A Family Court Lawyer in Wairarapa says she fears for her safety after being threatened by people representing themselves in the family court.
Earlier this month RNZ reported that the number of people representing themselves in Family Court have more than doubled in the last 10 years, while the number of lawyers willing to take on legal aid work was dropping.
One lawyer, who spoke to RNZ anonymously, often acts for women in child custody disputes.
In some cases where fathers have decided to represent themselves, they had been abusive and threatening towards her, she said.
"My family's safety has been threatened and I've been harassed," she said.
The lawyer said most of the threats have been made through email correspondence.
Its correspondence that would usually be from lawyer to lawyer.
She said in some cases that went on for months, she had to continue to communicate with "psychologically abusive self-represented litigants," some who she said "may be on serious charges before the Criminal Court".
"I feel unsafe at the local court house. I feel concerned about what the next email might say, when I am checking my emails," she said.
Law Society family law chair Lauren Pegg said the society often heard of colleagues who had threats made against them.
"Often it's an unfortunate aspect of our work," she said.
But Pegg said threats did not just come from those that represented themselves.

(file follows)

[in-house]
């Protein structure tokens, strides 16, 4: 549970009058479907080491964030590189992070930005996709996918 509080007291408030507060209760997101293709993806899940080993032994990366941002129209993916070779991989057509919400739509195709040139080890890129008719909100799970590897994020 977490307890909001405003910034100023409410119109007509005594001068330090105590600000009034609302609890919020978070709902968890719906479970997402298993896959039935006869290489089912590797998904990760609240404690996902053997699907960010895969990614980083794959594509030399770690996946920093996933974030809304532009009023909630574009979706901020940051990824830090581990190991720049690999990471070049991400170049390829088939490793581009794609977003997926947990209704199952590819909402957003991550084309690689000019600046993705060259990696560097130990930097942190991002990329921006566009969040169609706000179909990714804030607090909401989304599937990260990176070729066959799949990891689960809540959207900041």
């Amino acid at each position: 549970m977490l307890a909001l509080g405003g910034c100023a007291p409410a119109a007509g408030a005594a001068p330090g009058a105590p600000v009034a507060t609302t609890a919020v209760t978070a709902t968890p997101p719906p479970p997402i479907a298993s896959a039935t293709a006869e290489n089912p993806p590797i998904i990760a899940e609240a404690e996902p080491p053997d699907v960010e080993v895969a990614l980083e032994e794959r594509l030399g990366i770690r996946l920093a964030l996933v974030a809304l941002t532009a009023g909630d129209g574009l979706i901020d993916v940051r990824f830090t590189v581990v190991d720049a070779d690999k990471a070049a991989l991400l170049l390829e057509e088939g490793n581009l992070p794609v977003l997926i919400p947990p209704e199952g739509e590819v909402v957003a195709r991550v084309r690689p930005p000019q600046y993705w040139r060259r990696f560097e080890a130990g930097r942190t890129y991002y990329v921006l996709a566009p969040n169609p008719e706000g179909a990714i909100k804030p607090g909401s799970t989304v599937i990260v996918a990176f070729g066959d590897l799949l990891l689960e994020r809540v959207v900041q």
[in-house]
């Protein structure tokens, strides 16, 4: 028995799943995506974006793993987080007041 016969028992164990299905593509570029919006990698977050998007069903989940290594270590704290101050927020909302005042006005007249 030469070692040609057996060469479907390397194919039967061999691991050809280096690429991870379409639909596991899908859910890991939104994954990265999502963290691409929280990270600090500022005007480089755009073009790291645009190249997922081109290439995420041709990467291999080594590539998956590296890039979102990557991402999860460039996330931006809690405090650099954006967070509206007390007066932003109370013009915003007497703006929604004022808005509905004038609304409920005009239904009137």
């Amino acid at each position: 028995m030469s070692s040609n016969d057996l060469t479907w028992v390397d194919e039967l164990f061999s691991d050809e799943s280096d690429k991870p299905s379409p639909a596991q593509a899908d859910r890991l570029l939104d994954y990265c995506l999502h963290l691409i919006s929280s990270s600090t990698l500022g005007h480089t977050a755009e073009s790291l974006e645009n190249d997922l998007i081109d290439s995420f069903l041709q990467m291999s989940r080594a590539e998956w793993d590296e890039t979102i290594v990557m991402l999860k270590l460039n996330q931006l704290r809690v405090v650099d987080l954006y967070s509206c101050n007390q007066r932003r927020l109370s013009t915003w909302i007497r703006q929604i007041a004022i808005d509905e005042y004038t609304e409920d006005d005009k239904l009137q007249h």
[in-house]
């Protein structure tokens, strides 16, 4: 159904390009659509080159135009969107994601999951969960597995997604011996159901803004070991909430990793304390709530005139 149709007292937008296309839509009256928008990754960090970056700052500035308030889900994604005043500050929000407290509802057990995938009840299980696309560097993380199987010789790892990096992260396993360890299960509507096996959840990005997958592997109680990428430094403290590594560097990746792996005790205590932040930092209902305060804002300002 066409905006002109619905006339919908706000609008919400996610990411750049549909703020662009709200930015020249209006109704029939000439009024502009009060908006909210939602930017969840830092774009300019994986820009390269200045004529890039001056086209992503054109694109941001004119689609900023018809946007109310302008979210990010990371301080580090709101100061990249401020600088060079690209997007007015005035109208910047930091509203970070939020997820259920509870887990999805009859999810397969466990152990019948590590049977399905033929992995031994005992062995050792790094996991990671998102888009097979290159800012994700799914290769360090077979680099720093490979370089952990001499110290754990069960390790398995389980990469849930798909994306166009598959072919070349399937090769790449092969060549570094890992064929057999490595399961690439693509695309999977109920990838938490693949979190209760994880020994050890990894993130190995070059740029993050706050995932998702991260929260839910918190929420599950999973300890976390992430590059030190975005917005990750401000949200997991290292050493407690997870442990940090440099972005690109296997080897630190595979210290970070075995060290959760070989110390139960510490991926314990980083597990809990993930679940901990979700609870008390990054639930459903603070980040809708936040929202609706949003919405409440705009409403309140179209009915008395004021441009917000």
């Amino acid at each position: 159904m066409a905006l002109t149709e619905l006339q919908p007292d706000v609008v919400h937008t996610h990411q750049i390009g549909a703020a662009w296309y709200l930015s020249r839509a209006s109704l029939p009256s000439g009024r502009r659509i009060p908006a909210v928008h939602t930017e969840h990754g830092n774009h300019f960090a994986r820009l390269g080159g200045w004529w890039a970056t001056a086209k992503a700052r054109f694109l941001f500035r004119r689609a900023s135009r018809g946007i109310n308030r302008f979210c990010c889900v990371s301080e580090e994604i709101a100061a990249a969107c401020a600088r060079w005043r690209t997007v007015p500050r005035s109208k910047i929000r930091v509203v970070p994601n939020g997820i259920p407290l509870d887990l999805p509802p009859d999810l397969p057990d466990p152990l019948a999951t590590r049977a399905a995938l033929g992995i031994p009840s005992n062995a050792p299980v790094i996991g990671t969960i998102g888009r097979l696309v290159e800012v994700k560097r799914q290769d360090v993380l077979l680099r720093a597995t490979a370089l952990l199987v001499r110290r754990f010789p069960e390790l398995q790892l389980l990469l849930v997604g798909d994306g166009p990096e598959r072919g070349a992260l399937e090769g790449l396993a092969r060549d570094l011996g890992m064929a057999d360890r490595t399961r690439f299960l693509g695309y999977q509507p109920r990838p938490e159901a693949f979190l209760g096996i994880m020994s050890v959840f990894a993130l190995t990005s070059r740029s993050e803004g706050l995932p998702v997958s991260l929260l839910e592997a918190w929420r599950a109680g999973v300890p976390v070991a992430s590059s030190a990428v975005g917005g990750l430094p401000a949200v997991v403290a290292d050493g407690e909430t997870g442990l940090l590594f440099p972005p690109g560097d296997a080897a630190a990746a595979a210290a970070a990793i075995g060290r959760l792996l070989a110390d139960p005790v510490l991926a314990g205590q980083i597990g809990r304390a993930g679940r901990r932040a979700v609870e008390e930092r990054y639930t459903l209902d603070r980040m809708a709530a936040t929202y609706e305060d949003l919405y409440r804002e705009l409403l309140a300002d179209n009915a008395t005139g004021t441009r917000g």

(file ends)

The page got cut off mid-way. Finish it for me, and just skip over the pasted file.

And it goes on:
"Sometimes these threats can come from parties who are represented by counsel or in our capacity as lawyer for child or other court appointed counsel."
With both children and personal issues at the forefront of cases, Pegg said family law was often "emotionally charged".
"People are feeling stressed and perhaps not thinking clearly, or at their best," she said.
"The people we deal with often have mental health or drug or alcohol issues."
But Pegg said threats were never ok.
The Wairarapa lawyer was calling for a fund to ensure everyone going through family court has some representation.
She said while overall her experience with people representing themselves had not been good, cases where she felt threatened were the exception.
Some of those threats had made her feel like quitting her job, she said.
Pegg said there was a shortage of family lawyers, particularly in the legal aid space, and it would concern her if lawyers did consider quitting their jobs due to threats.
This year the Ministry of Justice had run courses across the country on lawyer safety, she said.
However she said lawyers needed to report serious threats to the police.